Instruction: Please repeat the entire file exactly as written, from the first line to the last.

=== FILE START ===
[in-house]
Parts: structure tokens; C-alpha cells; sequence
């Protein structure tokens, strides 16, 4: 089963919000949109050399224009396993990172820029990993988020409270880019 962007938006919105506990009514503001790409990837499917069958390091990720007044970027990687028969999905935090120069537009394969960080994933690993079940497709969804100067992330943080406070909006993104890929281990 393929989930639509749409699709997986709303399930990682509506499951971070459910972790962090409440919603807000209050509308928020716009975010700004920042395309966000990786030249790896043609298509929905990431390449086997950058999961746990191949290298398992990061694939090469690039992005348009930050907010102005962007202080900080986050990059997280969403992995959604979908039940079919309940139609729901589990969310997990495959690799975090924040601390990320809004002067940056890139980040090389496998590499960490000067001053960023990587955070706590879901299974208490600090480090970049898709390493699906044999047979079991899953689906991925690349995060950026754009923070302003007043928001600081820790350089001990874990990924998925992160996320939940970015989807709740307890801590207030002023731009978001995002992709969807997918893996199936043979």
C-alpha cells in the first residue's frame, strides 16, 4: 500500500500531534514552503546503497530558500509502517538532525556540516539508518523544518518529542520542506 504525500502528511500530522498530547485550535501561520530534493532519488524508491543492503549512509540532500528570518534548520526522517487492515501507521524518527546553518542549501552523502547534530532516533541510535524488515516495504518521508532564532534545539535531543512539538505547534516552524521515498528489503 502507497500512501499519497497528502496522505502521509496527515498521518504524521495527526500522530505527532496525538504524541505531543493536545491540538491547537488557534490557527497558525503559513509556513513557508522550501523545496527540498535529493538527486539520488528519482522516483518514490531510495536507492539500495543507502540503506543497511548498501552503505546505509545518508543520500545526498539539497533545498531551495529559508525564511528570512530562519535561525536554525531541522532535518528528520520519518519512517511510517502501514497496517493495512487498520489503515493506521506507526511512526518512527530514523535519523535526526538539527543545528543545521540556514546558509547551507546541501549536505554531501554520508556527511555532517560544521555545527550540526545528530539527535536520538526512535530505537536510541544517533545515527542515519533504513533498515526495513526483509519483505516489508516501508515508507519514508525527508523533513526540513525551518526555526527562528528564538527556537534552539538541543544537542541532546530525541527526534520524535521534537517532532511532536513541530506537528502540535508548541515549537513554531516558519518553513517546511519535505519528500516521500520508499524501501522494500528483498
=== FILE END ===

[in-house]
Parts: structure tokens; C-alpha cells; sequence
């Protein structure tokens, strides 16, 4: 089963919000949109050399224009396993990172820029990993988020409270880019 962007938006919105506990009514503001790409990837499917069958390091990720007044970027990687028969999905935090120069537009394969960080994933690993079940497709969804100067992330943080406070909006993104890929281990 393929989930639509749409699709997986709303399930990682509506499951971070459910972790962090409440919603807000209050509308928020716009975010700004920042395309966000990786030249790896043609298509929905990431390449086997950058999961746990191949290298398992990061694939090469690039992005348009930050907010102005962007202080900080986050990059997280969403992995959604979908039940079919309940139609729901589990969310997990495959690799975090924040601390990320809004002067940056890139980040090389496998590499960490000067001053960023990587955070706590879901299974208490600090480090970049898709390493699906044999047979079991899953689906991925690349995060950026754009923070302003007043928001600081820790350089001990874990990924998925992160996320939940970015989807709740307890801590207030002023731009978001995002992709969807997918893996199936043979």
C-alpha cells in the first residue's frame, strides 16, 4: 500500500500531534514552503546503497530558500509502517538532525556540516539508518523544518518529542520542506 504525500502528511500530522498530547485550535501561520530534493532519488524508491543492503549512509540532500528570518534548520526522517487492515501507521524518527546553518542549501552523502547534530532516533541510535524488515516495504518521508532564532534545539535531543512539538505547534516552524521515498528489503 502507497500512501499519497497528502496522505502521509496527515498521518504524521495527526500522530505527532496525538504524541505531543493536545491540538491547537488557534490557527497558525503559513509556513513557508522550501523545496527540498535529493538527486539520488528519482522516483518514490531510495536507492539500495543507502540503506543497511548498501552503505546505509545518508543520500545526498539539497533545498531551495529559508525564511528570512530562519535561525536554525531541522532535518528528520520519518519512517511510517502501514497496517493495512487498520489503515493506521506507526511512526518512527530514523535519523535526526538539527543545528543545521540556514546558509547551507546541501549536505554531501554520508556527511555532517560544521555545527550540526545528530539527535536520538526512535530505537536510541544517533545515527542515519533504513533498515526495513526483509519483505516489508516501508515508507519514508525527508523533513526540513525551518526555526527562528528564538527556537534552539538541543544537542541532546530525541527526534520524535521534537517532532511532536513541530506537528502540535508548541515549537513554531516558519518553513517546511519535505519528500516521500520508499524501501522494500528483498